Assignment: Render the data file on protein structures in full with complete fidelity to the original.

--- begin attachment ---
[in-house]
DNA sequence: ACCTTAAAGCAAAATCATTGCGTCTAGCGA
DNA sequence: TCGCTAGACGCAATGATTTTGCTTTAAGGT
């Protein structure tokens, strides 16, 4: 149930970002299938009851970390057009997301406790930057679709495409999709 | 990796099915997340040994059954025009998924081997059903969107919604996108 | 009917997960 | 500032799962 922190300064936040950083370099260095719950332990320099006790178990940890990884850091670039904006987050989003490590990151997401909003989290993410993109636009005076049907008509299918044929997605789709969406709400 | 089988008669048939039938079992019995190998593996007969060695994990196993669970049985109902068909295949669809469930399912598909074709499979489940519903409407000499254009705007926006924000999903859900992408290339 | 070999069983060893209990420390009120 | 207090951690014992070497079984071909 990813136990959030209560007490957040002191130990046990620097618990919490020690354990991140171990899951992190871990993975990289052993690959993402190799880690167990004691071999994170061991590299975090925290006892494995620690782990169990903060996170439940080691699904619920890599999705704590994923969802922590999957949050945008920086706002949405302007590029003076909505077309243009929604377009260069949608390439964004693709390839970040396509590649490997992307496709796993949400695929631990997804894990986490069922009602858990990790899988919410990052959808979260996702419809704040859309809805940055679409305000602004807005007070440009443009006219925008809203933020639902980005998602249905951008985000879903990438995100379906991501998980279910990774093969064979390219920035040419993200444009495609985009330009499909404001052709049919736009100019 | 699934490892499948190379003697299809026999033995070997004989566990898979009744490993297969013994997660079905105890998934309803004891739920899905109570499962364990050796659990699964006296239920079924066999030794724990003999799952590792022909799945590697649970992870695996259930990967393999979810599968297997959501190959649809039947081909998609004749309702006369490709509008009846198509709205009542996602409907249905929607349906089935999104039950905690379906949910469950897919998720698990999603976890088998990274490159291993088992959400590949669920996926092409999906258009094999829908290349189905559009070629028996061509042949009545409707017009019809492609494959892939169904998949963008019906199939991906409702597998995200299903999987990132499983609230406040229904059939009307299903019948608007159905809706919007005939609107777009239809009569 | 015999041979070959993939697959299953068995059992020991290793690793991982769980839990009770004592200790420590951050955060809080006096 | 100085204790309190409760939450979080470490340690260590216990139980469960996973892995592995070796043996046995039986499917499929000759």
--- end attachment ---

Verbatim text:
[in-house]
DNA sequence: ACCTTAAAGCAAAATCATTGCGTCTAGCGA
DNA sequence: TCGCTAGACGCAATGATTTTGCTTTAAGGT
């Protein structure tokens, strides 16, 4: 149930970002299938009851970390057009997301406790930057679709495409999709 | 990796099915997340040994059954025009998924081997059903969107919604996108 | 009917997960 | 500032799962 922190300064936040950083370099260095719950332990320099006790178990940890990884850091670039904006987050989003490590990151997401909003989290993410993109636009005076049907008509299918044929997605789709969406709400 | 089988008669048939039938079992019995190998593996007969060695994990196993669970049985109902068909295949669809469930399912598909074709499979489940519903409407000499254009705007926006924000999903859900992408290339 | 070999069983060893209990420390009120 | 207090951690014992070497079984071909 990813136990959030209560007490957040002191130990046990620097618990919490020690354990991140171990899951992190871990993975990289052993690959993402190799880690167990004691071999994170061991590299975090925290006892494995620690782990169990903060996170439940080691699904619920890599999705704590994923969802922590999957949050945008920086706002949405302007590029003076909505077309243009929604377009260069949608390439964004693709390839970040396509590649490997992307496709796993949400695929631990997804894990986490069922009602858990990790899988919410990052959808979260996702419809704040859309809805940055679409305000602004807005007070440009443009006219925008809203933020639902980005998602249905951008985000879903990438995100379906991501998980279910990774093969064979390219920035040419993200444009495609985009330009499909404001052709049919736009100019 | 699934490892499948190379003697299809026999033995070997004989566990898979009744490993297969013994997660079905105890998934309803004891739920899905109570499962364990050796659990699964006296239920079924066999030794724990003999799952590792022909799945590697649970992870695996259930990967393999979810599968297997959501190959649809039947081909998609004749309702006369490709509008009846198509709205009542996602409907249905929607349906089935999104039950905690379906949910469950897919998720698990999603976890088998990274490159291993088992959400590949669920996926092409999906258009094999829908290349189905559009070629028996061509042949009545409707017009019809492609494959892939169904998949963008019906199939991906409702597998995200299903999987990132499983609230406040229904059939009307299903019948608007159905809706919007005939609107777009239809009569 | 015999041979070959993939697959299953068995059992020991290793690793991982769980839990009770004592200790420590951050955060809080006096 | 100085204790309190409760939450979080470490340690260590216990139980469960996973892995592995070796043996046995039986499917499929000759």